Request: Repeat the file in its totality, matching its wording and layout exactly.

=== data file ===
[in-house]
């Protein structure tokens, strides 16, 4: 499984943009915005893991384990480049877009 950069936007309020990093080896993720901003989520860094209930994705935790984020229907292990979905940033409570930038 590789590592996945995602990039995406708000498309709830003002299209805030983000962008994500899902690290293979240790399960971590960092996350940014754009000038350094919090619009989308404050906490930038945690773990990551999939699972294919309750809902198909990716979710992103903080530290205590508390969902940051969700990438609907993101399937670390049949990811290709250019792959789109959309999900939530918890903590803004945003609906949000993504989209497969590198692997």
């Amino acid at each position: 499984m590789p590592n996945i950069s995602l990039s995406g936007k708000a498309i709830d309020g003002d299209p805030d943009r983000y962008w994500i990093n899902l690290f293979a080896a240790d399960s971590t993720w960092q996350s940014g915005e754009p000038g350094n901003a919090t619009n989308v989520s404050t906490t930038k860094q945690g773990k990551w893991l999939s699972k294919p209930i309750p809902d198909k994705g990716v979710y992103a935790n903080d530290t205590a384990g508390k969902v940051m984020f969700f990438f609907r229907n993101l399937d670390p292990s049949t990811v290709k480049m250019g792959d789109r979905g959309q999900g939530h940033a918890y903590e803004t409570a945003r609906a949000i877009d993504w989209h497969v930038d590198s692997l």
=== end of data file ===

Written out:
[in-house]
């Protein structure tokens, strides 16, 4: 499984943009915005893991384990480049877009 950069936007309020990093080896993720901003989520860094209930994705935790984020229907292990979905940033409570930038 590789590592996945995602990039995406708000498309709830003002299209805030983000962008994500899902690290293979240790399960971590960092996350940014754009000038350094919090619009989308404050906490930038945690773990990551999939699972294919309750809902198909990716979710992103903080530290205590508390969902940051969700990438609907993101399937670390049949990811290709250019792959789109959309999900939530918890903590803004945003609906949000993504989209497969590198692997």
């Amino acid at each position: 499984m590789p590592n996945i950069s995602l990039s995406g936007k708000a498309i709830d309020g003002d299209p805030d943009r983000y962008w994500i990093n899902l690290f293979a080896a240790d399960s971590t993720w960092q996350s940014g915005e754009p000038g350094n901003a919090t619009n989308v989520s404050t906490t930038k860094q945690g773990k990551w893991l999939s699972k294919p209930i309750p809902d198909k994705g990716v979710y992103a935790n903080d530290t205590a384990g508390k969902v940051m984020f969700f990438f609907r229907n993101l399937d670390p292990s049949t990811v290709k480049m250019g792959d789109r979905g959309q999900g939530h940033a918890y903590e803004t409570a945003r609906a949000i877009d993504w989209h497969v930038d590198s692997l």